the geopolitics that will shape the success of the vaccination campaigns will not only be contested in big-power global competition over the vaccines’ access, distribution and associated influence – it will also be fought over in much more mundane settings

The battle for the vaccine thus has a number of overt, big geopolitical aspects and, as such, has been frequently described with appeals to military metaphors. From intimations of “vaccine nationalism” and the struggle between states claiming primacy in capturing sufficient resources or doses for its population, to the actual deployment of military personnel for the administration of the vaccines and their secure storage and transport, the imagery but also the material infrastructure of war-making abounds. And like in other conflicts, this one too is not simply a struggle for saving national bodies: it is equally a war for minds, in which targeted strategies of disinformation are being powerfully deployed by a variety of actors to undermine public trust in the vaccine and those charged with its administration.

Drawing on just such militarised evocations, in a front-page editorial on Italy’s leading daily La Repubblica on the eve of the EU-wide V-days, Maurizio Molinari compared the vaccination campaign to a “campaign for continental liberation.” But, unlike in military campaigns, he noted, here the challenges were not simply a matter of successful strategy and logistics; this campaign also had an important Achilles’ heel. It was the worrisome percentage of European citizens who, for one reason or another, oppose vaccination, either due to lack of proper information, or a combination of fears.

As a poll commissioned in the closing days of 2020 by Poland’s largest newspaper Gazeta Wyborcza showed, only 43.4 per cent of Poles were willing to get vaccinated against Covid-19; slightly more were opposed (43.8 per cent), while almost 13 per cent declared themselves “unsure”. The numbers are very similar in France: an Ipsos Global Advisor poll conducted on the eve of the V-days showed that just one in four French citizens was willing to take the vaccine. For the EU-wide aim of achieving group immunity by the end of 2021 (that requires at least 70 per cent vaccination coverage), these numbers are extremely worrisome.

The infodemic

The various scales of geopolitical imaginaries indeed reinforce one another. In Hungary, where current polls show only 15 per cent willing to be vaccinated, the Orban government has spent the past months undermining public trust in the EU’s approval process, lamenting its slowness and doubting its efficacy, proclaiming that Hungarians would be better off with Russian or Chinese vaccines. Needless to say, no Russian or Chinese vaccines arrived, but when the EU-approved ones did, very few Hungarians were willing to be vaccinated. Here, the battle quickly extended from the vaccines themselves to the freedom to speak about them, turning increasingly violent: Péter Krekó, a prominent Hungarian political analyst, received death threats after a comment he made in the above cited POLITICO article regarding the instrumentalisation of anti-vaccination attitudes by the Orban regime was misrepresented by pro-government media outlets. Conservative factions of the Catholic Church have also contributed, in recent months, to sowing doubt regarding not just the safety, but also the morality of vaccines that may be produced by companies making use of foetal tissue. The Bioethics Group of Experts of the Polish Episcopal Council on the eve of the vaccines’ arrival issued the ambiguous recommendation of leaving it to Catholics’ “individual choice”.2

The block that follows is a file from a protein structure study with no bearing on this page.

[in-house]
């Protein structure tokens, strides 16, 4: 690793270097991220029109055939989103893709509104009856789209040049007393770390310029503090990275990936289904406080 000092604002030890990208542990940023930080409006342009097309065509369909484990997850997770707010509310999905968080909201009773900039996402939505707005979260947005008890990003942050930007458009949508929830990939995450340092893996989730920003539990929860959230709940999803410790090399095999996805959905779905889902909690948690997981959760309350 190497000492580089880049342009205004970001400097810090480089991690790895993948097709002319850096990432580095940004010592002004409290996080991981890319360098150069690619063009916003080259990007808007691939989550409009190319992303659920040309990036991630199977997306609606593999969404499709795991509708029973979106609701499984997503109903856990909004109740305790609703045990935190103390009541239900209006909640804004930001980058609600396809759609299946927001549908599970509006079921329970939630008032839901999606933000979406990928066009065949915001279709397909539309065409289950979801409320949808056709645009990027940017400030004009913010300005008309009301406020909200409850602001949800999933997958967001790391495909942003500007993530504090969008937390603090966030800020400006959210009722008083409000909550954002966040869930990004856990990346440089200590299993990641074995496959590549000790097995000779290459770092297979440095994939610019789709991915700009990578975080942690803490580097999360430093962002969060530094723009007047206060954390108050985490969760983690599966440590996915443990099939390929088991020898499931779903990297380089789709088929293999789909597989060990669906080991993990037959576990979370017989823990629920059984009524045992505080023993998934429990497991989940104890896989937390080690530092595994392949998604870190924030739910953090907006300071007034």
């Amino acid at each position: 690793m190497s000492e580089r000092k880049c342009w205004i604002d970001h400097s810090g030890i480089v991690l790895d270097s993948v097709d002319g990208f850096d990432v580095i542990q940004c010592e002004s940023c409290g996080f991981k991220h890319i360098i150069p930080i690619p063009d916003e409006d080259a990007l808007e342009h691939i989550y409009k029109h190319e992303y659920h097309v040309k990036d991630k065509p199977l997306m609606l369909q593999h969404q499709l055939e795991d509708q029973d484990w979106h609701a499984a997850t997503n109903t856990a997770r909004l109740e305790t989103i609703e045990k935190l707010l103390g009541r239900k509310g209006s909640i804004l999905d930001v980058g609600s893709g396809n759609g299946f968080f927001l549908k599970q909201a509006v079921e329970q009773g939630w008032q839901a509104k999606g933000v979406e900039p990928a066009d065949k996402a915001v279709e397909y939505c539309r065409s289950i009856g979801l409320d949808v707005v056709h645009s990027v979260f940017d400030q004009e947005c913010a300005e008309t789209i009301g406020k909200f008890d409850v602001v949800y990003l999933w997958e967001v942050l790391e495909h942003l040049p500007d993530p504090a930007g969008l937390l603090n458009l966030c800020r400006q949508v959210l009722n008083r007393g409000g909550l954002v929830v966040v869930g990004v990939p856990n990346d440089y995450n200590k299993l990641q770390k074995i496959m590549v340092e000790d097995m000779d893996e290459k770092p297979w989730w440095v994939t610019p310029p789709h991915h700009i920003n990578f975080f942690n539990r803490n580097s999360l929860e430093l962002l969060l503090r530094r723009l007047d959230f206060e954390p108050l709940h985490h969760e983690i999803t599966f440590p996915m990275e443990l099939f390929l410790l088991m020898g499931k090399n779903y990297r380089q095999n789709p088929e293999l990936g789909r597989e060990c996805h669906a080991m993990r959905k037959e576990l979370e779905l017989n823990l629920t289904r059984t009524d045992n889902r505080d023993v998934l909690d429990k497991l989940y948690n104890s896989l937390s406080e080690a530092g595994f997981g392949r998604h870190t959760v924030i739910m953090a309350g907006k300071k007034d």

Yet such overt actors are not the only ones shaping the everyday geopolitics of vaccines, and perhaps not even the most impactful. Over the past months, organisations including the EU’s own External Action Service EUvsDisinfo project3 as well as various groups of scholars and activists studying disinformation on social media such as the Anglo-Dutch Infodemic project or the FirstDraft media network have been tracking the development and spread of disruptive narratives in general and conspiracy theories especially: first about the pandemic itself, and more recently about Covid-19 vaccines.

The Covid-19 pandemic is not the first time that a health crisis has unleashed fanciful imaginations and a variety of conspiracy theories.

As these and other studies highlight, strategies of disinformation are directly geopolitical, working to undermine not just trust in the vaccine but trust in European public institutions and expertise more broadly. The studies also note, however, that the spread of such disinformation is compounded by the “complexities and vulnerabilities of the information ecosystem” which, as the FirstDraft report notes, “is full of ‘data deficits’ — situations where demand for information about a topic is high, but the supply of credible information is low — that are being exploited by a variety of actors.” And “when people can’t easily access reliable information around vaccines and when mistrust in actors and institutions related to vaccines is high, misinformation narratives rush in to fill the vacuum.”